The full moon was discussed many years ago on this site by Mr. McDonnell with respect to markets with results “consistent with randomness”. It would seem though that the day(s) after a full moon and particularly near the end of a difficult week might cause some sleep deficit effects to show in sensitive individuals–but perhaps extra coffee is used to counter such things.
Malcom von Schantz, a sleep and circadian researcher at the University of Surrey in the U.K., called the new findings “fascinating” because they run counter to the results of several other studies that failed to find a link between the moon and human behavior.
“Essentially, every report published to date has failed to show significant associations between the phase of the moon and any number of behavioral and physiological parameters,” von Schantz, who was not involved in the study, said in an email.”This is the very first report that suggests an association with one behavior, sleep, and of course it’s a behavior that in our species normally occurs at night.”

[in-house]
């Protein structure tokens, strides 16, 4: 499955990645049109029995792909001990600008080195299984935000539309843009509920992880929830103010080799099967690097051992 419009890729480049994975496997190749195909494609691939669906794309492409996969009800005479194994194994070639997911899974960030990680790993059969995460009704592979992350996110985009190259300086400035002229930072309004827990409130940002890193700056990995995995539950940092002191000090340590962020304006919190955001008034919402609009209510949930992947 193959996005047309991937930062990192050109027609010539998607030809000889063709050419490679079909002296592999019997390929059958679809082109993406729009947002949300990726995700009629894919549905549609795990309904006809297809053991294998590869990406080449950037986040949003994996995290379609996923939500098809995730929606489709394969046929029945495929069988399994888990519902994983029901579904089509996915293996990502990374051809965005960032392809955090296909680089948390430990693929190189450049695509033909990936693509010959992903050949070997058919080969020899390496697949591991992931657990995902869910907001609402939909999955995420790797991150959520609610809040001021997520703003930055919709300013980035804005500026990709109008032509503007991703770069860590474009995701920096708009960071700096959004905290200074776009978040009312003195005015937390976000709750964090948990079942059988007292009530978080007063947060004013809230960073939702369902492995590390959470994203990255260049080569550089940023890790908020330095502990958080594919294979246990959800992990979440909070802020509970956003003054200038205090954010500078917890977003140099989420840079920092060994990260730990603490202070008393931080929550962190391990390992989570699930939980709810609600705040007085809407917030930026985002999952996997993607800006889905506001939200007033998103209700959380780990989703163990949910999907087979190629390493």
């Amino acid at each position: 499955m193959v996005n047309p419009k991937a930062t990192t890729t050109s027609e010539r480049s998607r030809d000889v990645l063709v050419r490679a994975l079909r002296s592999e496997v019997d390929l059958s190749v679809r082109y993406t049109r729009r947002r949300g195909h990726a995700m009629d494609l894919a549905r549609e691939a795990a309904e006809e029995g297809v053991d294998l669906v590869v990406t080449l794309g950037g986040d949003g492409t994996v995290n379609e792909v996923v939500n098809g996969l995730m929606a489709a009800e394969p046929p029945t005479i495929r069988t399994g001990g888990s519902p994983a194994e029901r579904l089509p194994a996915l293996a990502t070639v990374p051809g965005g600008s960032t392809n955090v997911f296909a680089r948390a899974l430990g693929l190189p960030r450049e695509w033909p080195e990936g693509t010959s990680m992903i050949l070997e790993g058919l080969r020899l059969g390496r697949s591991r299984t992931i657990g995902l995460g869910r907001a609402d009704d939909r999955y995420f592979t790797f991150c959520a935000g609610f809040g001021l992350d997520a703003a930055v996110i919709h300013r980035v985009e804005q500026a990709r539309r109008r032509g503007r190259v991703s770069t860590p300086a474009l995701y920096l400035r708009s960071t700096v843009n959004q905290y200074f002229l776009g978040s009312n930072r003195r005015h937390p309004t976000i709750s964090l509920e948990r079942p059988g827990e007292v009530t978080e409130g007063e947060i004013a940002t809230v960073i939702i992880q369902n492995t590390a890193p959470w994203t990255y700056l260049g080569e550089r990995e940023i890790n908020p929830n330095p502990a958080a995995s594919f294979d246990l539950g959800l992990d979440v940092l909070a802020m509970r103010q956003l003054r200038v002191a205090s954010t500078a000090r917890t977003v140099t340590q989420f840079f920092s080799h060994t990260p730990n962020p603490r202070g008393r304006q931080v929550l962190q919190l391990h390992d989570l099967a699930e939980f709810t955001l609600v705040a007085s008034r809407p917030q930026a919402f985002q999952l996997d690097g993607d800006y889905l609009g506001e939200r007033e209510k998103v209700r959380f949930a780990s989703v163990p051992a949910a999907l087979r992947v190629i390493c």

We found that around full moon, electroencephalogram (EEG) delta activity during NREM sleep, an indicator of deep sleep, decreased by 30%, time to fall asleep increased by 5 min, and EEG-assessed total sleep duration was reduced by 20 min. These changes were associated with a decrease in subjective sleep quality and diminished endogenous melatonin levels. This is the first reliable evidence that a lunar rhythm can modulate sleep structure in humans when measured under the highly controlled conditions of a circadian laboratory study protocol without time cues.